It is this ability, he says – to tackle problems by talking – that may make reaching a final settlement with trade unions on industrial disputes a reality. “My hope is that by working collaboratively with them, respecting the role they have to play, they will also respect the other arguments I’ve got to put down as to why settling is the right thing to do so we can move on,” he says.
My parents found out what I had been doing, and what made it even worse, was that… my mum was a teaching trade union rep. And he was also not just the MP for Buckingham, but also an education minister, so doubly worse
Merriman’s negotiation style seems to be proving effective. In March, members of RMT voted to accept a pay offer from Network Rail, guaranteeing them a nine per cent pay increase over two years. “We are obviously very pleased about [it] – that accounted for about 75 per cent of the industrial action from the previous year,” he says.
However, there is no end in sight to the industrial action from RMT members who work on trains. “[It] is disappointing,” he says, “not least because it is a very similar pay offer that was put to the RMT members in Network Rail by the RMT executive. But that’s not being put to the same members who work on the trains. So we feel that they’ve got every right to consider that pay offer and decide whether it’s something that they wish to accept. We believe it is generous and reasonable in [the] circumstances that we are in.”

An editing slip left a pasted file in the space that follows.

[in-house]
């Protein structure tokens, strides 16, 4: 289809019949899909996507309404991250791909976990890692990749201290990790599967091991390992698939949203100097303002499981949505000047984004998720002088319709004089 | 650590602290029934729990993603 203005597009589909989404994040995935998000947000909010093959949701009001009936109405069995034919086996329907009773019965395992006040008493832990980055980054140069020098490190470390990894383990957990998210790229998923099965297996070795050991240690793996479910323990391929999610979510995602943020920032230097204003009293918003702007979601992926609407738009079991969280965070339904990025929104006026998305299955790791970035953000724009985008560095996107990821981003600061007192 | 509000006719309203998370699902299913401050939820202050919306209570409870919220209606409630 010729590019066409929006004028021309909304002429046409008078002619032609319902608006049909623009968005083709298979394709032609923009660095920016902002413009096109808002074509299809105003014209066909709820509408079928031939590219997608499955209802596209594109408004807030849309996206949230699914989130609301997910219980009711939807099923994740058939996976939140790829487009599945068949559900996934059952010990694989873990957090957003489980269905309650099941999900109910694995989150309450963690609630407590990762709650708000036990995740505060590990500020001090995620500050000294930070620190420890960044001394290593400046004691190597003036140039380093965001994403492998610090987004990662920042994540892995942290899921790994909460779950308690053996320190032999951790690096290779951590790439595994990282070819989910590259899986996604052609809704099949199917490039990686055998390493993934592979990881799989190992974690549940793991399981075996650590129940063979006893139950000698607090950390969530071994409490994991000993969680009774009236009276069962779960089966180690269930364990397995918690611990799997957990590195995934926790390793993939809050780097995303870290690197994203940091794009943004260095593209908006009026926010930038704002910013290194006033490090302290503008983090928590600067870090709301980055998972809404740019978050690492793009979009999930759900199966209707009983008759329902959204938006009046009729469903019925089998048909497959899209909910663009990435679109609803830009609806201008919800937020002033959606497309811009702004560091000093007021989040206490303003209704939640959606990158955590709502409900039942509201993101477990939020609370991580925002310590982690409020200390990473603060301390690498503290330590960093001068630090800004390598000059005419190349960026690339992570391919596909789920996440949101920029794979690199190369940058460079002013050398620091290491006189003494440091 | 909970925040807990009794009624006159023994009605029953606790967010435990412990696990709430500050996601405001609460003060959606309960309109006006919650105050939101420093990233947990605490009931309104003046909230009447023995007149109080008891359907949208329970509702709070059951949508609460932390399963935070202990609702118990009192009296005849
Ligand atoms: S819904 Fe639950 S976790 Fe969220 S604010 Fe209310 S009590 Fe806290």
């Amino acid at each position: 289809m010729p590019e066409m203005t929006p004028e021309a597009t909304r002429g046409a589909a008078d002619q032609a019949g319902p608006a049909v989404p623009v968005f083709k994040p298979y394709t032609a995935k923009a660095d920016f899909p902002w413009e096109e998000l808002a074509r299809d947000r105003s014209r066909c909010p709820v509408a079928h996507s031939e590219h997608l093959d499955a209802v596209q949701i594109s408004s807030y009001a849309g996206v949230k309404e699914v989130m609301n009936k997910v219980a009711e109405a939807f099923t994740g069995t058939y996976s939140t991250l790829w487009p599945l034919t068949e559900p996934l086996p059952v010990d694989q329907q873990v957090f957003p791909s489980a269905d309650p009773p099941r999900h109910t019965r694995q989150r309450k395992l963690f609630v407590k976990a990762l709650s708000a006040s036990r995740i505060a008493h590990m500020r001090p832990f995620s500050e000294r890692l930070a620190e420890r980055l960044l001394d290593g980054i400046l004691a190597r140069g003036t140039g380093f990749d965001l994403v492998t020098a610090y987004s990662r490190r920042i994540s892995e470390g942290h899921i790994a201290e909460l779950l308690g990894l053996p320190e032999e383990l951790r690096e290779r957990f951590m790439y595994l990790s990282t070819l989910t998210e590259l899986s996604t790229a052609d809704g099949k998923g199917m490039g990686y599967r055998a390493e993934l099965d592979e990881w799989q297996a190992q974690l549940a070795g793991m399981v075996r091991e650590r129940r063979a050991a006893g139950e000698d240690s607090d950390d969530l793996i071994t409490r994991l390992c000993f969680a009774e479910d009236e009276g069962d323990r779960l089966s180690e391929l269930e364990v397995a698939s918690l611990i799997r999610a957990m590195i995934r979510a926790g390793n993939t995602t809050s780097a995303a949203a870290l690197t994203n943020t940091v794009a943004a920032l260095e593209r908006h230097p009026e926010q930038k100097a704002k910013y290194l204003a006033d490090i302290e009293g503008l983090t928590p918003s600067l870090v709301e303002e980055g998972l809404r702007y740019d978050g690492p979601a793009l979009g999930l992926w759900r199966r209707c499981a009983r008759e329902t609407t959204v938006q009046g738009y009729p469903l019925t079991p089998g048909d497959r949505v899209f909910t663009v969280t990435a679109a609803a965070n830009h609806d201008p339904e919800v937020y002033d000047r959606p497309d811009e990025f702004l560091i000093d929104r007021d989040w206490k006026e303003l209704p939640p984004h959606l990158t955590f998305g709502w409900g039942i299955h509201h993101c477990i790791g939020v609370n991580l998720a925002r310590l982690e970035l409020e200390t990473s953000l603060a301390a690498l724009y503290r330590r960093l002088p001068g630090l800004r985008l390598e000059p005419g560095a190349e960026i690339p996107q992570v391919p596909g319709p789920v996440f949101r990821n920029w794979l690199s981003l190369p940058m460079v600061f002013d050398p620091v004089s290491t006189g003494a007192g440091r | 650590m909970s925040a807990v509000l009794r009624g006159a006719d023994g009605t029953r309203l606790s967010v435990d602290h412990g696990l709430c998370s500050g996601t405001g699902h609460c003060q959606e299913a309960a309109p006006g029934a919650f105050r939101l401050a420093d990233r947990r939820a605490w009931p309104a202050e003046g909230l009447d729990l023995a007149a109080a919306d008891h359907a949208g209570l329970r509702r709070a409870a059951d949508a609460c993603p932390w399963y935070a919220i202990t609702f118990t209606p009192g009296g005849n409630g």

In January, Merriman admitted at a transport select committee hearing that strikes had cost the economy £1bn, and that it would have cost less to settle the dispute with unions over pay and conditions months earlier. He also stressed the need to “look at what teachers are being given [and] what nurses are being given as well”.
Merriman’s comments prompted backlash from Lynch, who said the government had “admitted that prolonging the rail dispute was part of a deliberate strategy dictated by the government’s concern to keep down the pay of rail workers, nurses, ambulance workers and teachers”.
Is Merriman acting so deliberately?
“That’s not the case at all,” he says, as if tired of the same old question. “I mean firstly, from my own background, my parents were both trade union reps in their workplace, and I have the respect for trade unions; their job is to look after their members, I understand that. And so it’s not as if I come at this at any other angle, but one that understands trade unions and respects their movement. So firstly, I do not have any axe to grind in that regard.”